Death, we learned in these moments, had no victory over him. The disciples go from fearful to bold followers in order to discover this peace that endures. It’s significant for us to find trust in the reliability of the resurrection. And not only that, number two in your notes is to find reason to rejoice thanks to the resurrection. It says to us in the next verse. Then the disciples were glad when they saw, when they saw the Lord. We see in this passage that their entire demeanor changes from one of of gloom, one of one of thoughts of despair, one of thoughts of defeat, to suddenly the reality of this resurrection helps them recognize the importance of what’s just taking place here, not just for Jesus, but for for those that have faithfully followed them these three years that they have been with Christ. You know, it’s. It’s impossible for us as people, or maybe I should say, nearly impossible for us to to rejoice when we’re afraid to rejoice, when we feel that there’s the world is falling apart around us and in us. When those types of situations happen, we become very insular. We start to think about our struggles and how to how to preserve ourselves and our own well-being. But but when our circumstances change and we know our position is secure and we have what we need, suddenly we go from thinking internally to all of a sudden externally, we begin to to, to rejoice over, over the circumstances of what’s taking place.

Because in it we discover hope. You know, when we think about the importance of an enduring peace, it’s significant to to recognize our peace doesn’t come from from our own strength, from from our willpower or being more spiritual. The peace that we’re talking about here comes only from from God’s grace and his love extended to us by his willingness to give his life, that we can have hope forever in him. It’s not about what you do, it’s about what he’s done on your behalf. Jesus isn’t coming looking for for perfect people. Jesus isn’t even coming looking for good people. The message of the gospel is to take dead people and bring them to life. This is why what Jesus did for us is so important. At the end of Galatians chapter two, it tells us if righteousness could be achieved in any other way, then Christ died needlessly. But knowing this was the only opportunity that we had for hope that God would become our substitute in our sin. Jesus birth freedom for us in him, and because of what he has done, we no longer have to think in Sillery, but rather God has entered into our world that we could be free in him. And so point number three in your notes, because of that, is to live for an eternal purpose through the resurrection.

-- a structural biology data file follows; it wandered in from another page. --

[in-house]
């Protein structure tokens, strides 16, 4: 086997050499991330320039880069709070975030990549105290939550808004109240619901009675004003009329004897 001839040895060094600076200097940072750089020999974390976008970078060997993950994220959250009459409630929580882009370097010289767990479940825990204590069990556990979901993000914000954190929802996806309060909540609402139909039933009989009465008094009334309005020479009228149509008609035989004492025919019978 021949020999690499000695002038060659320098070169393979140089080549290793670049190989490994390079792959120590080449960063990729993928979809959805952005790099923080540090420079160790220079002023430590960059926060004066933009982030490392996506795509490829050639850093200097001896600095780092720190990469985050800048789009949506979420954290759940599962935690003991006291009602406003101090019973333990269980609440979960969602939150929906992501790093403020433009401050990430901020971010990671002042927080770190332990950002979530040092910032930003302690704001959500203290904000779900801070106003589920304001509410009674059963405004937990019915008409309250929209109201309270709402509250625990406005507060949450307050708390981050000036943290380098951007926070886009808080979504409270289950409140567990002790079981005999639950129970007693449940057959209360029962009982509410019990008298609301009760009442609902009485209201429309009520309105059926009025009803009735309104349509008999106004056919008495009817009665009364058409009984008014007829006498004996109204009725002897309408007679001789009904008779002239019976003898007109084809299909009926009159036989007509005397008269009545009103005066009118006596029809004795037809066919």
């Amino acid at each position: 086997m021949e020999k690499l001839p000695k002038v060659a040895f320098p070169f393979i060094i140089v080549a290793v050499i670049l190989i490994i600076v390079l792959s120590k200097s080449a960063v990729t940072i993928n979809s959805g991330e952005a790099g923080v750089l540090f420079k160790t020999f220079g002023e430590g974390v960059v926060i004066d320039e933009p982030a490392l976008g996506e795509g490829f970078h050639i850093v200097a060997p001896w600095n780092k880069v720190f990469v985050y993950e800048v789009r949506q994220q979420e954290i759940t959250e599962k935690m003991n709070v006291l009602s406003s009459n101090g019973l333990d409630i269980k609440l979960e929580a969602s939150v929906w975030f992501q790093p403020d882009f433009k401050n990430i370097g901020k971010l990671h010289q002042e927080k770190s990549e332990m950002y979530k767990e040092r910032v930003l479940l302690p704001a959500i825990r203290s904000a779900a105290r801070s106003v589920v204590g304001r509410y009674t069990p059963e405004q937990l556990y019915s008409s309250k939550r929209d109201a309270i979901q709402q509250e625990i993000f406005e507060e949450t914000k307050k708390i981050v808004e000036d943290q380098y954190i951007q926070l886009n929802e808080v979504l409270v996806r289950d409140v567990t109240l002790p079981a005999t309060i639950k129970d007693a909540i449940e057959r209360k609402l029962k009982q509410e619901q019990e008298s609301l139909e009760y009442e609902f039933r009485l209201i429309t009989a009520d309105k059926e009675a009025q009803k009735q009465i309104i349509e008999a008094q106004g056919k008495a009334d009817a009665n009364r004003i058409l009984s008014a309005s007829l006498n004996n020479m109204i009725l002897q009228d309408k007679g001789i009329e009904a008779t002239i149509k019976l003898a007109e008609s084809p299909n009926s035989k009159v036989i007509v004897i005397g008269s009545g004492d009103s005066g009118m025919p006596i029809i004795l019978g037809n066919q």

It says in verse 21, So Jesus said to them again, peace be to you, just as the father has sent me, I also am sending you. When we understand the power of the resurrection, it’s not just something that happens in us, but it’s something that God desires to do through us that we realize this is a gift. Not just not just intended for me, but rather this is this is a gift that God has given for all of humanity. If we would trust in him the beauty of going into this world and declaring to this world that there is a God who knows right where you are, he knows exactly what you’re going through. He loves you. He cares about you. In fact, he loves and cares about you so much that he’s willing to pursue you by this earth and giving his very life that you can find freedom in him, that you were created for relationship in God and it’s not until you come to the cross where he gave his life for you, that you truly find that freedom, and the church is given that beautiful opportunity to declare that, you know, I very mindful this morning when we started ABC in 2008, we started with just a couple of families and one family in particular. I remember very prayerful that we would start a church in this city and God would do an incredible work. And, you know, when I think about looking in a room like this today, over, over the joy of knowing what Jesus continues to do in the lives of his people, it is it is powerful that the same God who’s moving in the first century is still alive and active in his people even now.